An accelerometer is a device for measuring acceleration. Acceleration is the sum total of external forces acting on an object divided by the mass. Accelerometers are perhaps the simplest Micro Electro-Mechanical System (MEMS) device possible, sometimes consisting of little more than a suspended cantilevered beam or proof mass with some type of deflection sensing and circuitry.

Accelerometers can be used to measure vibration on cars, machines, buildings, process control systems and safety installations. They can also be used to measure seismic activity, inclination, machine vibration, dynamic distance and speed with or without the influence of gravity. Applications for accelerometers that measure gravity, wherein an accelerometer is specifically configured for use in gravimetry, are called gravimeters.

Accelerometers are being incorporated into more and more personal electronic devices such as media players and handheld gaming devices. In particular, more and more smartphones (such as Apple's iPhone) are incorporating accelerometers for step counters, user interface control, and switching between portrait and landscape modes.

Accelerometers are used along with gyroscopes in inertial guidance systems, as well as in many other scientific and engineering systems. One of the most common uses for MEMS accelerometers is in airbag deployment systems for modern automobiles. In this case the accelerometers are used to detect the rapid negative acceleration of the vehicle to determine when a collision has occurred and the severity of the collision.

Although accelerometers have found widespread acceptance and utility, the functionality of the accelerometer must be designed and manufactured into the original equipment. There is no existing solution that allows accelerometer functionality to be added to an existing electronic device. It would be desirable to have a module that would provide an existing electronic device with the ability of sensing acceleration. It would be even more desirable if the module was simple, quick to install, and compatible with common portable electronic devices.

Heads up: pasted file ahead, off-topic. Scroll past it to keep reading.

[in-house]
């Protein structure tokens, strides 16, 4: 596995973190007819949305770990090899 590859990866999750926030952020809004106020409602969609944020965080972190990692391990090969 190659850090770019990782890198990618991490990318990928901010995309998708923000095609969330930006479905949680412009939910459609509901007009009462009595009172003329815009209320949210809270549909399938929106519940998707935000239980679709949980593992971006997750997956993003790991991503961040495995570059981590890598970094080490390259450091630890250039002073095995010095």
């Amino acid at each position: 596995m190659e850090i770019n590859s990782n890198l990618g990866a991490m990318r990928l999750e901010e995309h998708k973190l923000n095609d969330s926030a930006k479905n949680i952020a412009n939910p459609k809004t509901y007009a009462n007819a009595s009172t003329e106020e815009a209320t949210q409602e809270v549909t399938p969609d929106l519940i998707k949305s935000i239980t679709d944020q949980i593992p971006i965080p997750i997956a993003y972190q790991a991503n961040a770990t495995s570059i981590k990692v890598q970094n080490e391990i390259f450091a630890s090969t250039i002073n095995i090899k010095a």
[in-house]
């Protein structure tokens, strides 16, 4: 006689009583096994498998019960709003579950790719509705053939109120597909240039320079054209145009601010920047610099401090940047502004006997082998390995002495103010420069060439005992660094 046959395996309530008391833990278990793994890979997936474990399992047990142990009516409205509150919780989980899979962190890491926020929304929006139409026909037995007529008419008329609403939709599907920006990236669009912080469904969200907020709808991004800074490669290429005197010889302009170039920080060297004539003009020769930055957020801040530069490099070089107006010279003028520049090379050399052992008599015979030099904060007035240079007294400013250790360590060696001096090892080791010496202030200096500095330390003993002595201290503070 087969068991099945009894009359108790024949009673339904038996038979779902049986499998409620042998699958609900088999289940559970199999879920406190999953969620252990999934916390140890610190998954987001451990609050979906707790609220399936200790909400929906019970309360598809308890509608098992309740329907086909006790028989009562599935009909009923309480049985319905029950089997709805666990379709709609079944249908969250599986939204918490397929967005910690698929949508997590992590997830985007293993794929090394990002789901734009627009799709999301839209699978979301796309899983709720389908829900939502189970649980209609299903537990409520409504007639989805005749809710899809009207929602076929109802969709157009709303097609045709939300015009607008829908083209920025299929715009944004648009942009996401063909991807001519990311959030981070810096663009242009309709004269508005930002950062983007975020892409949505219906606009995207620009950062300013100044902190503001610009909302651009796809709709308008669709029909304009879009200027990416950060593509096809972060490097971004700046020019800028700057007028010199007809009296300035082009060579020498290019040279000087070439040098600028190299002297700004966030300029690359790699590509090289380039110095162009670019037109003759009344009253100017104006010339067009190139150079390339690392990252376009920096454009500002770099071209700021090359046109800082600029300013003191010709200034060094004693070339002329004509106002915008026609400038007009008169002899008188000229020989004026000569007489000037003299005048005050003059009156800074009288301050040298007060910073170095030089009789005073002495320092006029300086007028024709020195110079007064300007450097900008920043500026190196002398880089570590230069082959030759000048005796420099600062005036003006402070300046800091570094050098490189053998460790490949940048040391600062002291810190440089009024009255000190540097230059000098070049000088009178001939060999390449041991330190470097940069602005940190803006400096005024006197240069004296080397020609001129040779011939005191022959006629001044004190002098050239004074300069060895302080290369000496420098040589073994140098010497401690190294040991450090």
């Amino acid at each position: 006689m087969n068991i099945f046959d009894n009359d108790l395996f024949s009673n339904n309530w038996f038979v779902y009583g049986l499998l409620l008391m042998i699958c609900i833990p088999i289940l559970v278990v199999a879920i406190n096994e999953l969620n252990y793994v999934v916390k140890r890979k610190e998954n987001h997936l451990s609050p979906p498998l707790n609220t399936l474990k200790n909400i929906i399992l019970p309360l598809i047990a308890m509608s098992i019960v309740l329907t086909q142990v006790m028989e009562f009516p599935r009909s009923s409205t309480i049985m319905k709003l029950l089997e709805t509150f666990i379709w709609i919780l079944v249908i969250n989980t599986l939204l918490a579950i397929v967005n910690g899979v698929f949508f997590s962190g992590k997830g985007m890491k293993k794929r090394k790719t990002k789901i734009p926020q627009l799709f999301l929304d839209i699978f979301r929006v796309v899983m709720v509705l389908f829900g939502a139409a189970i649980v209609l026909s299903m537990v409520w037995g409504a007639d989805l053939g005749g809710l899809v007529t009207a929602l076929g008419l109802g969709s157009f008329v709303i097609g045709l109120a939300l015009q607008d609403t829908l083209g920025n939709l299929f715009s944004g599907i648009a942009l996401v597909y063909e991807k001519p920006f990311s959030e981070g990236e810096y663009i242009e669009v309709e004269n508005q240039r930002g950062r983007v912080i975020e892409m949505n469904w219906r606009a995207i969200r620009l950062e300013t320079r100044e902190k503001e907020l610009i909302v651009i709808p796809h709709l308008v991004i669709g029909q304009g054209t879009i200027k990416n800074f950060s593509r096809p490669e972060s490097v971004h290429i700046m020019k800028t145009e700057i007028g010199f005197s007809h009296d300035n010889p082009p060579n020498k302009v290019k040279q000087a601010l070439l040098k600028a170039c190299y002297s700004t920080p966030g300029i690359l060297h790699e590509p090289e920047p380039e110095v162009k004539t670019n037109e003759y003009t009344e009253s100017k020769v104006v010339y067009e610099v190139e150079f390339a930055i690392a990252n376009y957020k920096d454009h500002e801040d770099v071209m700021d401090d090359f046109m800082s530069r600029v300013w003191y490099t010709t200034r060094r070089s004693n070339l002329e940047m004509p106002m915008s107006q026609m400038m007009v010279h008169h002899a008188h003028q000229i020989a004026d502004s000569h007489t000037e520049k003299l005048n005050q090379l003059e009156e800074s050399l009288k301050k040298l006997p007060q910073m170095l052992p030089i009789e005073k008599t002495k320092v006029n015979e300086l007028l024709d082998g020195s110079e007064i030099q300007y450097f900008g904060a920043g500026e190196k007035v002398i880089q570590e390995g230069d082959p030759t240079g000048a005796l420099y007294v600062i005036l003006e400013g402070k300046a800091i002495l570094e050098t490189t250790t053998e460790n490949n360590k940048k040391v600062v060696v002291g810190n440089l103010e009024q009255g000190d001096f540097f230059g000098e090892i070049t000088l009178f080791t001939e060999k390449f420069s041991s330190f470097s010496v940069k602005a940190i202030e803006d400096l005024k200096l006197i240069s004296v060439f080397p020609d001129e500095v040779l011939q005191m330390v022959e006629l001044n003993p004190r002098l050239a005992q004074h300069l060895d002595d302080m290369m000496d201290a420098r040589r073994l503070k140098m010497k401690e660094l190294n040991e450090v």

SUMMARY OF THE INVENTION

One embodiment of the invention provides an apparatus for sensing acceleration. The apparatus comprises a mobile electronic device having a touch sensitive device, such as a touch pad or touch screen, that provides input to a processor, and a module selectively securable to the mobile electronic device adjacent the touch sensitive device. The module includes one or more acceleration-responsive mechanisms, wherein each acceleration-responsive mechanism has a deformable member that contacts the touch screen over a contact area that varies in response to acceleration. Optionally, the module may include three acceleration-responsive mechanisms, wherein each acceleration-responsive mechanism detects acceleration in a different axis of a Cartesian coordinate system. The deformable member is made of material that can be sensed by the touch device.

Another embodiment of the invention provides a method of sensing acceleration. The method comprises disposing a deformable member adjacent a touch sensitive device surface, directing a force of acceleration to push the deformable member against the touch sensitive device surface to cause elastic deformation of the deformable member, and sensing a change in the contact area between the deformable member and the touch sensitive device as a result of the elastic deformation.